We caught up with John Newton, the CTO and co-founder of Alfresco, one of the world's largest open source companies, to discuss about the appointment of a new CEO and the company's impending IPO.
Why Alfresco is choosing to go public in the US, and why now?
John Powell, Alfresco's other co-founder, and I made the decision quite early on that we would go public in the US. While building the company, the UK has been an important place for our main headquarters to be located, giving us access to some great engineers. Nevertheless, when it comes to going public, the liquidity for tech IPOs is in the US.
Why Alfresco is appointing a new CEO?
With a view to an IPO in the US, it is important for us to have a CEO who is based there and close to partners, investors and analysts. John Powell is keen to remain based in the UK and decided that, in order to give the company the best chance of conducting a successful IPO, it made sense for him to step down and for the company to appoint a US-based CEO. Doug Dennerline, the new Alfresco CEO, is a 25-year veteran in Silicon Valley. He was most recently president of SuccessFactors, Inc. and has the right experience to move Alfresco towards an IPO. We’re confident that Doug’s experience and impressive enterprise cloud success will take Alfresco through this next phase of growth.
How does Alfresco intend to differentiate itself from its cloud competitors (Huddle, Box, Dropbox amongst others)?
The companies you mention all come from a file-sharing background. Alfresco is much more than that. It is a full enterprise content management solution that supports business processes, manages business-critical content and enables a truly mobile workforce. Our solutions also let customers have a hybrid solution that’s on-premise for critical content and in the cloud for sharing and collaboration. Content is synchronised across both. We believe that no other providers are able to offer this functionality.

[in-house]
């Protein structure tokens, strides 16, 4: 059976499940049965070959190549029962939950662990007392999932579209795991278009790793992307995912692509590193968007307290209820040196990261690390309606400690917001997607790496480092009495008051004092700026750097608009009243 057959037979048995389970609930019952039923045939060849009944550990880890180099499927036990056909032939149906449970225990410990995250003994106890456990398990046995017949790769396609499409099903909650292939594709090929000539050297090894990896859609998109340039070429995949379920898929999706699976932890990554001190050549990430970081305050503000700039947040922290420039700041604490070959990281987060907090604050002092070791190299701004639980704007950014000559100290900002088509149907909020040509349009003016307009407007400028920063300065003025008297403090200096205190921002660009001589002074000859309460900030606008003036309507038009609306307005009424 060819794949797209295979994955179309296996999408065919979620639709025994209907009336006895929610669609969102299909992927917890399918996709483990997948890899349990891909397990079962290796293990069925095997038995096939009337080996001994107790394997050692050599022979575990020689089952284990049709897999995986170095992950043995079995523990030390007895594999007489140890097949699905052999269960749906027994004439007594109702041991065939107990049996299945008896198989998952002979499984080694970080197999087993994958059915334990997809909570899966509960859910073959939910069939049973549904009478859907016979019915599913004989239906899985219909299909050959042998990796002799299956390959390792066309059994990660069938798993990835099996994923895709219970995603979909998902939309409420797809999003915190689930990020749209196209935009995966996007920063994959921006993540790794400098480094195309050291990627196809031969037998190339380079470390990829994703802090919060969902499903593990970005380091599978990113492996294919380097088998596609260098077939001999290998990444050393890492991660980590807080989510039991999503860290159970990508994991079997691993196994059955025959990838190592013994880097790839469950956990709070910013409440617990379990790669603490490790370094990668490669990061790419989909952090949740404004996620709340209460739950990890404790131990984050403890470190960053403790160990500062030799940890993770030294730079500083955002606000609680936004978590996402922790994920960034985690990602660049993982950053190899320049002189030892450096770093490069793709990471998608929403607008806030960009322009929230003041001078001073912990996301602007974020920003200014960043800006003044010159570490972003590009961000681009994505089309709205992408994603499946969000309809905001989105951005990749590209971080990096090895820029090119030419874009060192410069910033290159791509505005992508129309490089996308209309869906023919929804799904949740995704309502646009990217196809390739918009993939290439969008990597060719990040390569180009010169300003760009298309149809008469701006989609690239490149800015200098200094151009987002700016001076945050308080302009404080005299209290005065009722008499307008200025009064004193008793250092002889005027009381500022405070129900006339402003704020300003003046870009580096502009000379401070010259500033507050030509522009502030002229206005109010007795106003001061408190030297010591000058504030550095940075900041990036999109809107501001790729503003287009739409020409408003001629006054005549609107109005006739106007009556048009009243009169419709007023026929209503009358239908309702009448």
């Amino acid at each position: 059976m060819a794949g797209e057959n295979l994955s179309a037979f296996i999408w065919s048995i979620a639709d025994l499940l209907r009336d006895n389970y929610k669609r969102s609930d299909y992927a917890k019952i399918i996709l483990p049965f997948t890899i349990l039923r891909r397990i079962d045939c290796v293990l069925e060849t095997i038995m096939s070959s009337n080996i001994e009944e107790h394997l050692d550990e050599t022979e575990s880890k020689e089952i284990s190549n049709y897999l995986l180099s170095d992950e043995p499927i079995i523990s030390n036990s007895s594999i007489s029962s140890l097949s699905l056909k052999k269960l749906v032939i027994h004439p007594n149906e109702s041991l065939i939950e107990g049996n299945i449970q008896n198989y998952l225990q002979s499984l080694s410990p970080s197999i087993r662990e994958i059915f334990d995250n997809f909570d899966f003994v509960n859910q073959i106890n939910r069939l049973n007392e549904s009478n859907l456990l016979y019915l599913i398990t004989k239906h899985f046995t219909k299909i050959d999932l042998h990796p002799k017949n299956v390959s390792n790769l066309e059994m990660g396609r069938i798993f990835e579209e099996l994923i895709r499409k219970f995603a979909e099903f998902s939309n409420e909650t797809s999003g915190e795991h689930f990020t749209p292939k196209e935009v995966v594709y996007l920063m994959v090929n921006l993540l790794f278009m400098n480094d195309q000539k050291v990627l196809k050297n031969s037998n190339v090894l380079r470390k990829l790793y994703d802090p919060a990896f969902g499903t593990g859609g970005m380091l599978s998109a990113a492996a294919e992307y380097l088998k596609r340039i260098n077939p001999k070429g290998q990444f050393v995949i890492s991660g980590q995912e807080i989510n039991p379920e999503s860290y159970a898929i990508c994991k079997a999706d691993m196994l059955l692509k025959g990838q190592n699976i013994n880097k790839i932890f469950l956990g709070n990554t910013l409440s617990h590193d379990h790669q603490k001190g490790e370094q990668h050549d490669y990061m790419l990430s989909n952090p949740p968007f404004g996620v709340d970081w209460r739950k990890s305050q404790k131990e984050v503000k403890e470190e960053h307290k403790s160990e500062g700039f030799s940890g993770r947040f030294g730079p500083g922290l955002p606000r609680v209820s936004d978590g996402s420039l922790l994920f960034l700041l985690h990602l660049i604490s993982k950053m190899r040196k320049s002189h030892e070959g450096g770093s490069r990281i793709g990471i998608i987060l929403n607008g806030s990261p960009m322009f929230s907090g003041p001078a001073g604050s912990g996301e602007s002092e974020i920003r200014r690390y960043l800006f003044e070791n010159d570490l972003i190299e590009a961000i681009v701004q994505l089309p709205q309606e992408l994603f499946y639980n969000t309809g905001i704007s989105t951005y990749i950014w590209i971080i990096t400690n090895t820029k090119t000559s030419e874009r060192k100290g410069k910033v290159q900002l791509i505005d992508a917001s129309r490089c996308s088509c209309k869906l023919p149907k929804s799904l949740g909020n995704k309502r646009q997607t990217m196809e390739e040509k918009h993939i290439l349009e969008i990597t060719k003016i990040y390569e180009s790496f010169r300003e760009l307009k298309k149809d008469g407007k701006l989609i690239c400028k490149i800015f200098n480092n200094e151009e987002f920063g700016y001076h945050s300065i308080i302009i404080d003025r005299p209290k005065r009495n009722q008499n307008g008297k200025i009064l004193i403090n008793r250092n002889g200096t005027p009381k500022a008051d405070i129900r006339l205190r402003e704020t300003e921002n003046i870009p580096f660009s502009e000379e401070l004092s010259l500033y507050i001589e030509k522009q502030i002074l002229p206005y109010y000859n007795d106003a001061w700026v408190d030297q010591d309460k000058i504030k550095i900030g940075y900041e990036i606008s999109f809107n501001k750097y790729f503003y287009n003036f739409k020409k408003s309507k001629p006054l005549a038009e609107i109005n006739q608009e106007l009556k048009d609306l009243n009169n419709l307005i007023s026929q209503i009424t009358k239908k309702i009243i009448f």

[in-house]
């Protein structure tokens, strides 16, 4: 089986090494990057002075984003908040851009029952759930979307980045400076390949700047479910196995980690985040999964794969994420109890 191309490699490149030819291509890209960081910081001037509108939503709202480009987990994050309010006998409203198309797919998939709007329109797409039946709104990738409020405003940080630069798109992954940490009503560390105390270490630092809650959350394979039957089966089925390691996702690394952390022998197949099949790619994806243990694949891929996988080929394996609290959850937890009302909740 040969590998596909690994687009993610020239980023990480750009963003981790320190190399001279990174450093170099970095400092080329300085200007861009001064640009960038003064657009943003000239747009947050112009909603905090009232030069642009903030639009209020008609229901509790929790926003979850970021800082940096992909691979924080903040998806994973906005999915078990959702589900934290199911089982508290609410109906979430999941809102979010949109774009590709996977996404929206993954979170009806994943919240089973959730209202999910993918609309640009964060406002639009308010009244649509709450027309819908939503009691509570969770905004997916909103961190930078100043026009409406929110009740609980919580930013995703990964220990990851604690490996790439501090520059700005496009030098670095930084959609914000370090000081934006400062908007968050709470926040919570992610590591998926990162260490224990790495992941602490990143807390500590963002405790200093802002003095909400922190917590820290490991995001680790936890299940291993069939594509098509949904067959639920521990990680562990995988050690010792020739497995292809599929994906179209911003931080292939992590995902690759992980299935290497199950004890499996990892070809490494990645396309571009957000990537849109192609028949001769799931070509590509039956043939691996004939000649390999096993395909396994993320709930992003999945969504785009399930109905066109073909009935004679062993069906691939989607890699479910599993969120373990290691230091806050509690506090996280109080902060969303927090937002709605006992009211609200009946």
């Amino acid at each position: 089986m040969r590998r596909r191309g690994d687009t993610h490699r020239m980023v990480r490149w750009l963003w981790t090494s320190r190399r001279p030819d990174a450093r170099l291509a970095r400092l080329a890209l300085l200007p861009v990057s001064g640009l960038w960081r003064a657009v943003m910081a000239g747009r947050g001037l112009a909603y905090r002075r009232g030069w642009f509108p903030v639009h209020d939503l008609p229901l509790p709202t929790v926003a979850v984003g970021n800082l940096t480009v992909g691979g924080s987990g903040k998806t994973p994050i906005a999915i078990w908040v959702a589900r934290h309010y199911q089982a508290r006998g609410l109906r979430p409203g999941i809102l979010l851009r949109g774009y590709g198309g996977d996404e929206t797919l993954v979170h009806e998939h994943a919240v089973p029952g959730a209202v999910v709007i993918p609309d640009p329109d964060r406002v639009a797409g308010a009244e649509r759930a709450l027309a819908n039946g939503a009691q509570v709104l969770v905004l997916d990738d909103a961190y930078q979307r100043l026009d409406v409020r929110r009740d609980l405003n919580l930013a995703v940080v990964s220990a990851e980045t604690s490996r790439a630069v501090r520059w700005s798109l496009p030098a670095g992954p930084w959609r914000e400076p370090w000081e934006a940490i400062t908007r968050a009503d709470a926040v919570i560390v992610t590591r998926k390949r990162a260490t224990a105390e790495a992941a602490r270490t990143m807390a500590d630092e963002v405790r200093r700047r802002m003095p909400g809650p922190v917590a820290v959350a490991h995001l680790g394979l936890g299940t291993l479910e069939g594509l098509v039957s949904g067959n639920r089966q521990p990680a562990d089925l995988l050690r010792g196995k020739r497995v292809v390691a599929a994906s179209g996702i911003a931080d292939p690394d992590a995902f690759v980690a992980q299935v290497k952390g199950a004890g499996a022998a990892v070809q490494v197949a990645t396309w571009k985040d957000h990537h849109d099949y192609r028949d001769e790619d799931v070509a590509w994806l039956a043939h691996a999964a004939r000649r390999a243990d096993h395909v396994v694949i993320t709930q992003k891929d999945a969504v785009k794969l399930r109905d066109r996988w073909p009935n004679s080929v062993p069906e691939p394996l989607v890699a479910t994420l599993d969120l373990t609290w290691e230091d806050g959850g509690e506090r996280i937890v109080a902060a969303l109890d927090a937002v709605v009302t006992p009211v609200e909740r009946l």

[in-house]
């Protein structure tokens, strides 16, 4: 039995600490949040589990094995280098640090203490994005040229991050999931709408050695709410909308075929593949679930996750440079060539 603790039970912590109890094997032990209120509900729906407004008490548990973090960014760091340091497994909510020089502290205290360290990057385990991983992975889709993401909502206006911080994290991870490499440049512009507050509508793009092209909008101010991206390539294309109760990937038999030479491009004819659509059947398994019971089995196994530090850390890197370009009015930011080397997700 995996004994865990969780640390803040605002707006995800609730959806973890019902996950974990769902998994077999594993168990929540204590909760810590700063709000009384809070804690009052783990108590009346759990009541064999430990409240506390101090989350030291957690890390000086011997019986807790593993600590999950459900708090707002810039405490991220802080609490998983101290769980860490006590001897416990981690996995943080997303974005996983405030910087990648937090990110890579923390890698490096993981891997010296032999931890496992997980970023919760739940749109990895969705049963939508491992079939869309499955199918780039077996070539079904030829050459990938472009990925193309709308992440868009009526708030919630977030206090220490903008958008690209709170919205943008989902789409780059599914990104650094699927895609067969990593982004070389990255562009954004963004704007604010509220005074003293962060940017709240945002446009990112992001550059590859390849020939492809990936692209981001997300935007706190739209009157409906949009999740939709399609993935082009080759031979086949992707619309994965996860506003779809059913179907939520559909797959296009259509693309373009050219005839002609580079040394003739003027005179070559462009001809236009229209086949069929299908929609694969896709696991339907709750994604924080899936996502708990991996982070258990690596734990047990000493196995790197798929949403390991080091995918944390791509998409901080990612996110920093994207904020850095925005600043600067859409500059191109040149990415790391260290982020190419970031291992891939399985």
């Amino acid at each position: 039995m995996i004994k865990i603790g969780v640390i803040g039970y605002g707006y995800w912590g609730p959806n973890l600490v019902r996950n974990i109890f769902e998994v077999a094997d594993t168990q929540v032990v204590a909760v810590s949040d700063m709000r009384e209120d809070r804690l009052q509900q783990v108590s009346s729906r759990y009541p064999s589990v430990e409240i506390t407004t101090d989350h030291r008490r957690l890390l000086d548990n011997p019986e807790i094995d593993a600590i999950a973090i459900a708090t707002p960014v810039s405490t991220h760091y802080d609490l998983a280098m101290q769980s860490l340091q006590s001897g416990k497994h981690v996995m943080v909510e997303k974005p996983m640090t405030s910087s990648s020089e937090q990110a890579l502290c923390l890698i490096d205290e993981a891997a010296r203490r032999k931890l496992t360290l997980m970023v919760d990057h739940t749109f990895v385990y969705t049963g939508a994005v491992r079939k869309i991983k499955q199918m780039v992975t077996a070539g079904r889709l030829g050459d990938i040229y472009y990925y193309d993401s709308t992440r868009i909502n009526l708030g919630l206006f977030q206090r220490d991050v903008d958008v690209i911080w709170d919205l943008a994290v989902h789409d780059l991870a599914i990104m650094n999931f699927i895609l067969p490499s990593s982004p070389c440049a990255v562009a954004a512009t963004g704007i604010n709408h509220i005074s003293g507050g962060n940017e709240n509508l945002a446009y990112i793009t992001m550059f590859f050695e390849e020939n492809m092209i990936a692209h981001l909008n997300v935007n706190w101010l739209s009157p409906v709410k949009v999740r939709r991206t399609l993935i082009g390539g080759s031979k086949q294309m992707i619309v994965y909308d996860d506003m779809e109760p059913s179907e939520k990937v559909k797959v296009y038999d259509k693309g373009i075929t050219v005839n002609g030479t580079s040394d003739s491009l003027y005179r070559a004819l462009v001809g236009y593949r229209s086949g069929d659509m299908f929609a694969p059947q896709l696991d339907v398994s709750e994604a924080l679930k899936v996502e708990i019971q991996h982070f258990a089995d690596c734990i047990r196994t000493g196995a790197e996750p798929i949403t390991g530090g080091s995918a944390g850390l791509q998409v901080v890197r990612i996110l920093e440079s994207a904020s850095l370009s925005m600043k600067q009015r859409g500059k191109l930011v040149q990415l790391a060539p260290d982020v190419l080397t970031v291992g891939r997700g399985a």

How did you built Alfresco and Documentum (which was acquired by EMC)?
I had been living in the UK when I decided to go back to the US to found Documentum with a friend in 1990. At that stage there was no such thing as content management so we more or less invented it. I moved back to Europe about six years later while I was running marketing and professional services for Documentum. After five more years I decided to try something new and became an ‘entrepreneur in residence’ at Benchmark Capital, one of the leading venture capital firms in Silicon Valley. While I was there I came to the conclusion that the old enterprise model doesn’t really work. I realised that open source was where the future of content management was so that was when John Powell, who was the CEO of Business Objects, and I got together and created Alfresco.
What has Alfresco been up to over the past 12 months?
We’ve recently brought on 109 new enterprise customers in 27 countries and had multiple $1 million+ deals in government, financial services and media industries. We’ve also announced significant cloud integrations with Amazon Web Services, Salesforce.com, Google Docs and Microsoft Office. All this has resulted in the 24th straight quarter of year-over-year revenue growth and the largest quarter in revenue for the U.S. We’ve also seen strong continued momentum across Europe.